Centre for Crisis Psychology
Cancer rehabilitation

Municipal cancer rehabilitation

Cancer survival rates are steadily increasing; however, many survivors struggle with late effects. Though the need for rehabilitation is evident, evidence-based cancer rehabilitation services in primary care are lacking.

Gruppe fra kreftrehabilteringsprosjektet
Anne Marie Hess Sweetmore

Main content

Thanks to early diagnosis and advanced, multi-modal, often long-lasting treatments, the five-year survival rate for cancer in Norway is high at around 76% for all cancer types combined. This often comes at a price with late effects that may be short-term, protracted or even life-long, and issues such as fatigue, neuropathy, lymphoedema, impaired memory and concentration, increased anxiety and depression and sexual implications may adversely affect cancer survivors with subsequent social, economic and work-related challenges. Research has established that multidimensional rehabilitation can mitigate the impact of some impairments by improving physical function and aspects of quality of life. Cancer rehabilitation in Norway has traditionally been offered through in-patient specialist services, however, the responsibility of cancer rehabilitation was declared a municipal responsibility in 2012. There is still a paucity of evidence-based multidimensional cancer rehabilitation services at primary care level, and the demand for such services are sought addressed through this research project.      

Aims and research questions:
The aim of this study was to pilot and evaluate a newly developed model for community-based multidimensional rehabilitation for cancer survivors through:

  1. Investigating the feasibility and acceptability of intervention recruitment, retention, implementation and adherence by answering the following research questions:
  1. What is the attrition rate in the study?
  2. What are the adherence rates for scheduled rehabilitation sessions?
  3. What are participants’ experiences and perceived benefits of the intervention?
  1. Assessing the feasibility and acceptability of clinical outcome measures employed in the pilot testing, to determine their suitability for a future effectiveness trial. More specifically, we aimed to answer the following research questions:
  1. What are the completion rates for the outcome measures employed in the study? (Patient reported outcome measures (PROMs) and objective measure) (feasibility and acceptability)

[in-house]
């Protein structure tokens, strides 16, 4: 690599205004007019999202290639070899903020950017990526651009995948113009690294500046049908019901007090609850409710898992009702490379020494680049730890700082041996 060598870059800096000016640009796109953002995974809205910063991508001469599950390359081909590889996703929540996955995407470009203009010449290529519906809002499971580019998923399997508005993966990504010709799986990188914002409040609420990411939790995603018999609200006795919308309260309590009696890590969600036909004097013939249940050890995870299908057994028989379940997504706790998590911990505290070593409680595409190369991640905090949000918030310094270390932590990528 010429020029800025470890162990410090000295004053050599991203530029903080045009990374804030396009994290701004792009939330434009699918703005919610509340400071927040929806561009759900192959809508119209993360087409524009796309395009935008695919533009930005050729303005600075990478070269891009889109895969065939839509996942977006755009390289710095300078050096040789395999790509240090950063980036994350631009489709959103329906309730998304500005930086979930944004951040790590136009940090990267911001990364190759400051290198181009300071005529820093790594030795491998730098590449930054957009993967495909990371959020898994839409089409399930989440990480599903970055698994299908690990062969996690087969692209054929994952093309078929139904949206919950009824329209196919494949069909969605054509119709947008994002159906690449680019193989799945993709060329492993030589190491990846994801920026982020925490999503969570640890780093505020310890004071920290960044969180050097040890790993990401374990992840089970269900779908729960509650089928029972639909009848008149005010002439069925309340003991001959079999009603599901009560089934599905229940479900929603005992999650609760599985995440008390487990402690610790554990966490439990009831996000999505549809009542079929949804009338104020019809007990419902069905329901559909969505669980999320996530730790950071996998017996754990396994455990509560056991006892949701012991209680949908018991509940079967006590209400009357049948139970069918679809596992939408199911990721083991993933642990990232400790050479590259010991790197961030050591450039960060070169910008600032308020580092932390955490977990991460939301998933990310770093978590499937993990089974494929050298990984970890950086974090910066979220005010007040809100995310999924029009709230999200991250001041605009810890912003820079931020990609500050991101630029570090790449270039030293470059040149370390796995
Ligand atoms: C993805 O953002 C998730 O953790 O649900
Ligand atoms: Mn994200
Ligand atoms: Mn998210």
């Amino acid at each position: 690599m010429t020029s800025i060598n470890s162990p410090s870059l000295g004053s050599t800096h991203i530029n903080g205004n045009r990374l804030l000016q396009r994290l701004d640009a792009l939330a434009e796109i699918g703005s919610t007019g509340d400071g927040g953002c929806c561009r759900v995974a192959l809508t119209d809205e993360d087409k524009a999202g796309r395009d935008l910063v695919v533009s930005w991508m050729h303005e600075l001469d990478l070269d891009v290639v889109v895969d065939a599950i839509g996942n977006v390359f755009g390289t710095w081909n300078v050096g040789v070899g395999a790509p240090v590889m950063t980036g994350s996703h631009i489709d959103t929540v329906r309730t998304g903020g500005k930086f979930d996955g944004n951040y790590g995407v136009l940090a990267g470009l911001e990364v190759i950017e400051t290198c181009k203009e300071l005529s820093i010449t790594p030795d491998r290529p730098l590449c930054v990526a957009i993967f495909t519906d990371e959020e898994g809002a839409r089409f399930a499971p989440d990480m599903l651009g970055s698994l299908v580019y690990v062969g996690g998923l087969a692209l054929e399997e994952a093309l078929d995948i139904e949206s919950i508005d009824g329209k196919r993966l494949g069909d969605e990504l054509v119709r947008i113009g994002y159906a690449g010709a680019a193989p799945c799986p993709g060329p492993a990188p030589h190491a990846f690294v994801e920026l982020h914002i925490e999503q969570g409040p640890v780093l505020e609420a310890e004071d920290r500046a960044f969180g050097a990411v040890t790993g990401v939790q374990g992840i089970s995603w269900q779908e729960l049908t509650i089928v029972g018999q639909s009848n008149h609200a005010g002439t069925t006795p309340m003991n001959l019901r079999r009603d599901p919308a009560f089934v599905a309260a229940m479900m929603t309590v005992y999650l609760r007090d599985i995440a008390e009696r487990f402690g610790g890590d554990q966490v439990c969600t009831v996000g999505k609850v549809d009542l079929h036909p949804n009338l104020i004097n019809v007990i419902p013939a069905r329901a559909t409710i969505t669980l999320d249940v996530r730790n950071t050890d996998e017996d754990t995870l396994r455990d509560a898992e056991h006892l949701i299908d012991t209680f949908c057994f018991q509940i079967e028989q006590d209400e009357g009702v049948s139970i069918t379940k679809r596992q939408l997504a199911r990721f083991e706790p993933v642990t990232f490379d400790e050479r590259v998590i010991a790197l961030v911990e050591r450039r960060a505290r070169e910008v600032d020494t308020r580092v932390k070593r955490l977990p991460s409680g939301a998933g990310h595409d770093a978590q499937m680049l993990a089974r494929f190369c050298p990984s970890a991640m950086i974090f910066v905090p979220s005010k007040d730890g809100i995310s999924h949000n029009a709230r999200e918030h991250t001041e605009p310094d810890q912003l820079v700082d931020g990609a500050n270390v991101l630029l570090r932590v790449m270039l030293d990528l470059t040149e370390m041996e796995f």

2. What are the completion rates for using a pedometer and returning a log on physical exercise? (feasibility and acceptability)
  3. What is the distribution of the outcome scores over time and what are the potential changes in outcome variables pre- and post-intervention? (responsiveness and limited-efficacy testing)
  4. How do participants experience research participation and how can this help explain findings from the quantitative data? (acceptability)

Research design and methods:
This is an intervention feasibility study with a mixed methods sequential explanatory design. The piloted community-based multidimensional cancer rehabilitation intervention (the rehabilitation program) span over 12 weeks and comprised five components: 1) group-based physical exercise, 2) group-based psychoeducation, 3) individual goal setting, 4) individual consultations with rehabilitation practitioners and 5) peer support). Quantitative data were collected through intervention and assessment completion rates, self-reported questionnaires on clinical outcomes, physical activity logs, 6-minute walk test, and qualitative data were collected through eight focus group interviews with all participants who completed the rehabilitation intervention.

Summary of findings:
The intervention was found to be feasible to implement in a Healthy Life Centre using the municipality’s existing resources. It was also found to be acceptable to study participants with some minor changes to the intervention’s content and structure. Assessment procedures and instruments were found to be feasible and acceptable, with the exception of wearing a pedometer and completing weekly physical exercise logs. Positive changes in outcome variables pre-post intervention showed promise of the intervention and justified progression to a larger effectiveness trial.    

Time frame:
2016 – 2019: Piloting the intervention  
2021 – 2024 Feasibility and acceptability analysis and publication of results

Publications to date:

  • Løken, O. & Hauken, M. (2022). A Qualitative Study of Cancer Survivors’ Experienced Outcomes of a Multidimensional Rehabilitation Program in Primary Healthcare. Cancer Nursing, 45 (3), E646-E654. doi: 10.1097/NCC.0000000000000989  
  • Ahmedzai, Hilde Hjelmeland PhD, RN; Oldervoll, Line M. PhD; Sweetmore, Anne-Marte Hess BSc; Hauken, May Aasebø PhD, RN. Community-Based Multidimensional Cancer Rehabilitation in Norway: A Feasibility Study. Cancer Nursing ():10.1097/NCC.0000000000001161, December 1, 2022. | DOI: 10.1097/NCC.0000000000001161 

Related persons:
Hilde Hjelmeland Ahmedzai
May Aasebø Hauken
Line Merethe Oldervoll

In collaboration with Askøy Municipality, represented by Anne-Kjersti Drange and Anne-Marte Hess Sweetmore

Funded by Dam Foundation and Askøy Municipality